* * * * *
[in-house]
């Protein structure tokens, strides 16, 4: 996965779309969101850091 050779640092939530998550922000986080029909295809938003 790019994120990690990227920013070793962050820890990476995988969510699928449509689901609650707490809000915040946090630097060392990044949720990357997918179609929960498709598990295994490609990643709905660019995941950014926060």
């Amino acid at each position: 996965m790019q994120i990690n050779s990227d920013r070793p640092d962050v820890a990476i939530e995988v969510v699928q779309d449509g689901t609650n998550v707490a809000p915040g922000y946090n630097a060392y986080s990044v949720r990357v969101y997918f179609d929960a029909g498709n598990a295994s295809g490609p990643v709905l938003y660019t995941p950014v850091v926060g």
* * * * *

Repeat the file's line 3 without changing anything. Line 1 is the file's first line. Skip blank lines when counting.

């Amino acid at each position: 996965m790019q994120i990690n050779s990227d920013r070793p640092d962050v820890a990476i939530e995988v969510v699928q779309d449509g689901t609650n998550v707490a809000p915040g922000y946090n630097a060392y986080s990044v949720r990357v969101y997918f179609d929960a029909g498709n598990a295994s295809g490609p990643v709905l938003y660019t995941p950014v850091v926060g």